Hugh C. Thompson, Jr. - Daily Advertiser (Lafayette, LA) obit
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Louisiana Lou
2006-01-09 12:53:57 UTC
Hugh C. Thompson Jr.

LAFAYETTE - Funeral services for Hugh C. Thompson Jr., 62, will be held
in the Delhomme Chapel of the Flowers at 2 p.m. Wednesday, Jan. 11,
2006. Following a brief illness, he died shortly after midnight on
Friday, Jan. 6, 2006, at Veterans Administration Medical Center in

A Vietnam War hero whose story of bravery and courage is known around
the world, Mr. Thompson is the U.S. Army helicopter pilot who is
credited with putting a stop to the My Lai Massacre, in which 504
Vietnamese civilians were killed at the hands of U.S. soldiers in March
of 1968.

The story of his bravery at My Lai remained buried for the better part
of 30 years, until the U.S. Army finally awarded him the Soldier's Medal
at the Vietnam Memorial in Washington, D.C., in March of 1998. This
medal is the highest award the Army can bestow for battlefield action
other than combat with the enemy.
The following year, in 1999, his life story was published in the book
titled "The Forgotten Hero of My Lai: The Hugh Thompson Story." His
story was also the subject of two segments of "60 Minutes," narrated by
Mike Wallace of CBS News.

Mr. Thompson's story was featured in newspapers and on television
throughout the U.S., Europe and numerous Asian countries. It was also
featured in Reader's Digest and circulated around the world.

In 2000 and 2001 he was nominated for the Nobel Peace Prize by U.S.
Senator John Breaux. In his Letter to the Norwegian Nobel Committee,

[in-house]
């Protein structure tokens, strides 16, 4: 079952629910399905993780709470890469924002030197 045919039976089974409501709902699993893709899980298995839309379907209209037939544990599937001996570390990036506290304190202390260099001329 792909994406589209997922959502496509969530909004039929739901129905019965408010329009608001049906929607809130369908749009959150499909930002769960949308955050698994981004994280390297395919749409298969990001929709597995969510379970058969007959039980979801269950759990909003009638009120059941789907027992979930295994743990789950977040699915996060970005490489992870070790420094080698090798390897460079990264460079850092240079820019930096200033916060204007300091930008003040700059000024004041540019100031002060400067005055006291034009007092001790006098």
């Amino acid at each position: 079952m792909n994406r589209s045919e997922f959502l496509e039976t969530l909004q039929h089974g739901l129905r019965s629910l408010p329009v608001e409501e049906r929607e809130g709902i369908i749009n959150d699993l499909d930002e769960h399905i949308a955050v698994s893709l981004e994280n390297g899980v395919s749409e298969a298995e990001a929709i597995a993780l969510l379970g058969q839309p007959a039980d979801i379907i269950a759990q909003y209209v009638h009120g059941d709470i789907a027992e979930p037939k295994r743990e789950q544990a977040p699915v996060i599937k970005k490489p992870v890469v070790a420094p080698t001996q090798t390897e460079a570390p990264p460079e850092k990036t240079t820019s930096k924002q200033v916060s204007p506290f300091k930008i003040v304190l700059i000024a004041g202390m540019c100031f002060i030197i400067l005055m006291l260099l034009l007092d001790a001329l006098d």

Senator Breaux stated that Mr. Thompson's actions at My Lai make him a
valuable role model, not only for young people but for military
personnel around the world as well. Senator Breaux added: "Hugh
Thompson's story is a shining example of ethical, humane treatment of
civilians and prisoners-of-war during wartime...His actions serve as a
powerful statement having the power to inspire others to act justly and
compassionately toward their neighbor, regardless of nationality."

Mr. Thompson was inducted into the U.S. Army Aviation Hall of Fame in
2004. In 1998 he received the Courage of Conscience Award-an award also
given to Mahatma Gandhi, Mother Teresa and other world-renowned figures
who have worked for peace, particularly on behalf of the poor and the

The story of Mr. Thompson's heroism inspired poems, essays, editorials,
thousands of congratulatory letters, a 1960's-style song called
"Warriors for Humanity," a symphony, extensive newspaper and TV
coverage, a book on his life, and numerous inquiries from movie producers.

He was born April 15, 1943 in Atlanta and reared in Stone Mountain,
Ga.He served in the U.S. Navy from 1961 to 1964. He joined the Army to
attend Warrant Officer Flight School, which he completed in 1967 before
shipping out to Vietnam. While in Vietnam he served as a reconnaissance
helicopter pilot. In March of 1968 he interceded in the My Lai Massacre
and rescued nine unarmed Vietnamese civilians from a sure death.He was
injured in four helicopter crashes and following the last crash, was
evacuated to an Army hospital in Japan.

Next, he served as an instructor pilot at Ft. Rucker, Ala., was
commissioned First Lieutenant in 1970, and served as one of the
government's chief witnesses against Lt. William Calley, the only person
convicted of a crime in connection with the My Lai Massacre.

His military career included assignments at Ft. Rucker, Ala.; Ft.
Jackson, S.C.; Korea; Ft. Ord, Calif.; Ft. Hood, Texas; Ft. Polk, La.;
and several points in Hawaii.

He retired from the military in 1983, flew as a commercial helicopter
pilot in Louisiana for seven years, and worked as a counselor for the
Louisiana Department of Veteran Affairs in Lafayette, La., for 12 years,
retiring in April of 2005.

In recognition of his heroism in Vietnam, he received honorary doctorate
degrees from Connecticut College in 1998 and Emory University in 2002.He
gave lectures on battlefield ethics at the U.S. Military Academy at West
Point, as well as at the U.S. Naval Academy, the U.S. Air Force Academy
and U.S. Marine Corps Base at Quantico, Va.

He is survived by his wife, the former Mona Gossen; three sons, Hugh
Allen (Bucky), Steven, and Brian and his wife, Nicole (nee Arabie);
three grandsons, Tyler, Connor, and Samson; and one brother, Tommie
Thompson, of Austin, Texas.